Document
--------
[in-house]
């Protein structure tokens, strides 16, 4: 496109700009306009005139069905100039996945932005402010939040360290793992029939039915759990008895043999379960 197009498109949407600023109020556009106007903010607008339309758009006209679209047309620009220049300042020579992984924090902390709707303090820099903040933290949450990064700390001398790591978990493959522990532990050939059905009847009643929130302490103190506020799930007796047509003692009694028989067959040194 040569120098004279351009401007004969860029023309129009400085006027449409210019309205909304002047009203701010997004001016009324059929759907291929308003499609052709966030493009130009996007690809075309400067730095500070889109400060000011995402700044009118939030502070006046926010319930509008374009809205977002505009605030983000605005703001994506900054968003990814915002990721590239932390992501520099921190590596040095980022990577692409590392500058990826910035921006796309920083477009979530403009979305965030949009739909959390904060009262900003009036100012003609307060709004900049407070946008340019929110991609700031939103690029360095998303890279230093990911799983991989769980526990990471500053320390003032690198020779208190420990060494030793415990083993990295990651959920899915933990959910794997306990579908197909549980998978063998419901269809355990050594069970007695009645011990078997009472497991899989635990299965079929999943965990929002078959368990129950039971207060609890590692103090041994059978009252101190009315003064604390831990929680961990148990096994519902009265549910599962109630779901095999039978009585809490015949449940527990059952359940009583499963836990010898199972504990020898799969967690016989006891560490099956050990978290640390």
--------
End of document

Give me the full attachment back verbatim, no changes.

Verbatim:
[in-house]
């Protein structure tokens, strides 16, 4: 496109700009306009005139069905100039996945932005402010939040360290793992029939039915759990008895043999379960 197009498109949407600023109020556009106007903010607008339309758009006209679209047309620009220049300042020579992984924090902390709707303090820099903040933290949450990064700390001398790591978990493959522990532990050939059905009847009643929130302490103190506020799930007796047509003692009694028989067959040194 040569120098004279351009401007004969860029023309129009400085006027449409210019309205909304002047009203701010997004001016009324059929759907291929308003499609052709966030493009130009996007690809075309400067730095500070889109400060000011995402700044009118939030502070006046926010319930509008374009809205977002505009605030983000605005703001994506900054968003990814915002990721590239932390992501520099921190590596040095980022990577692409590392500058990826910035921006796309920083477009979530403009979305965030949009739909959390904060009262900003009036100012003609307060709004900049407070946008340019929110991609700031939103690029360095998303890279230093990911799983991989769980526990990471500053320390003032690198020779208190420990060494030793415990083993990295990651959920899915933990959910794997306990579908197909549980998978063998419901269809355990050594069970007695009645011990078997009472497991899989635990299965079929999943965990929002078959368990129950039971207060609890590692103090041994059978009252101190009315003064604390831990929680961990148990096994519902009265549910599962109630779901095999039978009585809490015949449940527990059952359940009583499963836990010898199972504990020898799969967690016989006891560490099956050990978290640390």